Now, the rest of the story:
My Sister-in-law’s Husbands Grandfather served in WWII; all she knew was his name Connell and that he was a pilot in WWII who was shot down and became a POW that's all they knew.
After I obtained his full name I began my hunt and within 15 minutes I found what I was looking for.
Utilizing an archive of data relating to WWII I entered his data and his name appeared in the “Missing Aircrew Reports of the US Army Air Forces 1942-1947” and I then found out what happened to this B-17 & it’s crew.
He was the co-pilot of a B-17 G model SN# 42-31174; the B-17 G had a chin turret under the nose that mounted 2 .50 caliber machine guns.
The name of the plane was the “Spirit of Chicago”; she was assigned to Army Air force station #155 in England. Some of the base still exist as it did in 1944, the rest is farm land again; I then searched and found a picture of the crew on the website belonging to the 385th bomb group and their plane the “Spirit of Chicago”.
The Spirit of Chicago info:
Built at Boeing Seattle plant.
Delivered 27 Sep 1943 (Dallas modification center) (CN 6288)
SN# SN# 42-31174
Assigned to 8th Air Force Dec 5th 1943 3rd AD/ 4th Combat wing/ 385th Bomb Group/551st Bomber Squadron (stationed at Great Ashfield, England) Identification on tail (Square G) HR*
I figured since he was shot down over Europe that he was probably in a B-17 and that he was captured and taken to Stalag-Luft III.
Their Target was Berlin, Germany and this was their 25th mission.
Based on surviving crew members accounts and other bomber crew eye witness accounts this is what happened that morning:
Missing Aircrew Report: MIA: 29 April 1944 (fighters)-Magdeburg, Saxony-Anhalt-Germany (pilot Hart) 1 KIA, 9 POW (MARC# 4454)-SOC Berlin, Germany mission
"After climbing to altitude of 26,000ft and checking the intercom and guns, they continued on towards their target; at 10:55am 29 April 1944 an observer in another plane saw the “Spirit of Chicago” being attacked by enemy fighters coming in from behind raking the B-17 with machine gun and 20mm cannon fire. He stated in his debrief” that the wings were on fire then the plane just exploded and that there were no chutes visible”, but they were also busy with fighters. The B-17’s last reported position was 16 miles west of the town of Magdeburg Germany.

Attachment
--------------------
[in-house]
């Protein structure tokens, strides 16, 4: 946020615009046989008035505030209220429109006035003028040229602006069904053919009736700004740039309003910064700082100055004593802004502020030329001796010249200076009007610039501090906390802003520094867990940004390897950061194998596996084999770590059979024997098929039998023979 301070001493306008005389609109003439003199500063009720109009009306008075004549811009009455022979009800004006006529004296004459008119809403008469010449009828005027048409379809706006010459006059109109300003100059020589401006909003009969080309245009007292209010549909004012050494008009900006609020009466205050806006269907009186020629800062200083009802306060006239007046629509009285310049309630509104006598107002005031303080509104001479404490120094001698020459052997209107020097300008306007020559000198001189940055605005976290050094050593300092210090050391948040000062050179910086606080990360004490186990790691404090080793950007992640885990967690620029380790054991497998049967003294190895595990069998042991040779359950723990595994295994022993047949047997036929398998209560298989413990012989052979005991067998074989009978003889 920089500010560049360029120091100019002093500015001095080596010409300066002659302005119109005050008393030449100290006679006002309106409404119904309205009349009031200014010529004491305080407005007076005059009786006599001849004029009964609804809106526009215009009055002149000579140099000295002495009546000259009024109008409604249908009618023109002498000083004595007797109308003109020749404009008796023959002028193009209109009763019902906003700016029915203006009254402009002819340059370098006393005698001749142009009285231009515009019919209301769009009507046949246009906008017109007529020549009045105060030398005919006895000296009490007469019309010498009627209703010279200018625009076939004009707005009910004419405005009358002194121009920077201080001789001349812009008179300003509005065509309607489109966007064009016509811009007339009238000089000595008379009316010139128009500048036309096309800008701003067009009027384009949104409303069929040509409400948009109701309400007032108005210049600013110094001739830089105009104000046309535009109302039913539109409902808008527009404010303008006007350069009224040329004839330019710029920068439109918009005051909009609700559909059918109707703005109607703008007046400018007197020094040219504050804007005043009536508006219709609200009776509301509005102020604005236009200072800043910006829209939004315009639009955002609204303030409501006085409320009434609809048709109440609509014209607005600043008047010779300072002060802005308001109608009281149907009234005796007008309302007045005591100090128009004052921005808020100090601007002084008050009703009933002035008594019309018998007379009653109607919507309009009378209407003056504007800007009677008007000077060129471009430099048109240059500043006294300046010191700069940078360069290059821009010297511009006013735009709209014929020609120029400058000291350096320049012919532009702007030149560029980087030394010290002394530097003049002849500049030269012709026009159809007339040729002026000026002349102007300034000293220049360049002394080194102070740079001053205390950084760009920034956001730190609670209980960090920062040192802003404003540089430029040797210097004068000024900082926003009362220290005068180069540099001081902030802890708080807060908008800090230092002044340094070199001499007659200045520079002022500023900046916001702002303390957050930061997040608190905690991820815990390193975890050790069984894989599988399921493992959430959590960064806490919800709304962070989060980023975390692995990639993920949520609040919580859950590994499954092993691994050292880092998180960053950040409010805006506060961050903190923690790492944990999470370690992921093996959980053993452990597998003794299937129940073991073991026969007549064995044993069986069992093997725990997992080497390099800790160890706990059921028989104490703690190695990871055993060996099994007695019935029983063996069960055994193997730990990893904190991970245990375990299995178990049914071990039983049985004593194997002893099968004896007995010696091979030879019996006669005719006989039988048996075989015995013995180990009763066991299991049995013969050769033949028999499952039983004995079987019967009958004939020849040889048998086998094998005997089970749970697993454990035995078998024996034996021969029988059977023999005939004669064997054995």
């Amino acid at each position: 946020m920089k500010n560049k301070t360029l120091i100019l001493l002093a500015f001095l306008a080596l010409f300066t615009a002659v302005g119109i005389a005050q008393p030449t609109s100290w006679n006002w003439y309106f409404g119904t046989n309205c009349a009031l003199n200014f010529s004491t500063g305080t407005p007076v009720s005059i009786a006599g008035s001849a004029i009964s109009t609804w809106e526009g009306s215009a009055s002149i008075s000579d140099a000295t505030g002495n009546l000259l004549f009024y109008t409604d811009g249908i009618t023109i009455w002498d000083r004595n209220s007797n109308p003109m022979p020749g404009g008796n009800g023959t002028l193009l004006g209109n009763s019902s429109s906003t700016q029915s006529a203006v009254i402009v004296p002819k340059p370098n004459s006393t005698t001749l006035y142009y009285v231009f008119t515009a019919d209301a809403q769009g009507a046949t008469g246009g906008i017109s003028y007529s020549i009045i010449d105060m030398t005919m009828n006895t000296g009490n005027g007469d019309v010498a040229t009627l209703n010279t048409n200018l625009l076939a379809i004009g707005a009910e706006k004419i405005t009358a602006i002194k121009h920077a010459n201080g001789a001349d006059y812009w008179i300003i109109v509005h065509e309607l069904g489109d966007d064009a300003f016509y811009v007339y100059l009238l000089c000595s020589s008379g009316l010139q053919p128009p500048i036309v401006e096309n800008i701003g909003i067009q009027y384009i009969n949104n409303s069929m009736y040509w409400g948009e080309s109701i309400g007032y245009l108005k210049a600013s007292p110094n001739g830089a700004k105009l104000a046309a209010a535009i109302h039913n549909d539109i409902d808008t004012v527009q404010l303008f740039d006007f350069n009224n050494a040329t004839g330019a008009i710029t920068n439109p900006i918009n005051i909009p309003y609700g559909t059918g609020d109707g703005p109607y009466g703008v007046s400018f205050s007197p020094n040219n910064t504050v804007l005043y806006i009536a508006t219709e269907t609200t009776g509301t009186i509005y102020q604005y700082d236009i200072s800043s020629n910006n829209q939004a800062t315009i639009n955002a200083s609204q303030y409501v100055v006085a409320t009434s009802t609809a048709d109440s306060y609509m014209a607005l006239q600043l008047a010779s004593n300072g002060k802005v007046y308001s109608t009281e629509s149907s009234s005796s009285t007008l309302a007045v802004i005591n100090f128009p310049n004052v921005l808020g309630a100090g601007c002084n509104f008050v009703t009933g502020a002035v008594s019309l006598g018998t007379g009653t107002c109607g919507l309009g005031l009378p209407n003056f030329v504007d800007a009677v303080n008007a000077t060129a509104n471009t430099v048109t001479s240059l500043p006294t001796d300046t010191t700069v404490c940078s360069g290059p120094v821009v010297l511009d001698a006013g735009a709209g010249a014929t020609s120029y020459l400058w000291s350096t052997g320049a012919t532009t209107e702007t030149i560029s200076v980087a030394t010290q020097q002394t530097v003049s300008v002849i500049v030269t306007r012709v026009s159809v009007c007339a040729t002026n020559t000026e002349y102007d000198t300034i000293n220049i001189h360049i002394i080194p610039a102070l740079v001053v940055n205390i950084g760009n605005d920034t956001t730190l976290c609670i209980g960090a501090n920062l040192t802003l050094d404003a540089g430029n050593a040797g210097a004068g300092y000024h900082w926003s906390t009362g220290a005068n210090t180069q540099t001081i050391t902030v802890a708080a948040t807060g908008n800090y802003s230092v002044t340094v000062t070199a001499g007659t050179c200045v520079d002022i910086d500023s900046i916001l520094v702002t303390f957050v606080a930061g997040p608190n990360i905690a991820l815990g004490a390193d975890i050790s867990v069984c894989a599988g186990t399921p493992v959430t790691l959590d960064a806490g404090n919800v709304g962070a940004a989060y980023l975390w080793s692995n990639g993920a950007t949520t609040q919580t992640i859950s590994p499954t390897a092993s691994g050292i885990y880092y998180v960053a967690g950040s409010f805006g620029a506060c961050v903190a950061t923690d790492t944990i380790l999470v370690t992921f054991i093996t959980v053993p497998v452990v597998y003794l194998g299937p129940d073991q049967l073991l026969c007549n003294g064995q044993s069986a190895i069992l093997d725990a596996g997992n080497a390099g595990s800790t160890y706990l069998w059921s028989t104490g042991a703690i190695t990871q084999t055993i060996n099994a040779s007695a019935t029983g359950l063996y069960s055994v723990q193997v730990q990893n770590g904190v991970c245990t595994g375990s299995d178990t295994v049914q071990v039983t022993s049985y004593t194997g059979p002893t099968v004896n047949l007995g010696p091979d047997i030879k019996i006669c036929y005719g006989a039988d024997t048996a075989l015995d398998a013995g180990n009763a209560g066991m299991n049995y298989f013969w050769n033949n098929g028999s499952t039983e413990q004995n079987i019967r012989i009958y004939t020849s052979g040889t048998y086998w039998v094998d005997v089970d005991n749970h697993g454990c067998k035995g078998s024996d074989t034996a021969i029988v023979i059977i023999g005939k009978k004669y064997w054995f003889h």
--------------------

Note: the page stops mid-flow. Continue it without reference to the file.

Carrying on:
On board the “Spirit of Chicago” they were coming up on 11:00 am when the crew felt the plane shudder, and saw fire suddenly erupted from the wing tanks; the Co-pilot 2nd LT Connell hit the bail out bell and the crew began to bail out of the burning plane; The Flight engineer/top turret gunner had a head wound and he bailed before anyone else, the waist gunners, began to leave when one of them noticed the tail gunner kneeling by the tail wheel doubled over; he called to him “Neely, we have to go, let’s go!; Neely replied, “I can’t, I just can’t, I can’t”.
The waist gunners exited via the bomb bay as the ball turret gunner next observed the tail gunner near the catwalk to the bomb bay, screaming and praying; he tried to knock him out with an oxygen bottle but he couldn’t over power him so he bailed out.
The crew came down around the town of Goslar where they were all captured with the exception of the tail gunner; he either got out or came down in the wreckage of the plane. The Germans located his body and took him to a Hospital where they found that he had suffered a gunshot through his left lung. He was buried in the local cemetery."
The Germans kept excellent written records of the entire event which was furnished to the U.S.
2nd Lt Connell began keeping a diary while he was a POW and after the war it remained locked up for over 50 years; it was written on whatever he could find; as of this year he is 96 years old and has never told anybody his story of all those years ago.
Technology is amazing".
Here is a documentary from WWII about it. [youtube]Dn8tqacRXK4[/youtube]
General Info for everyone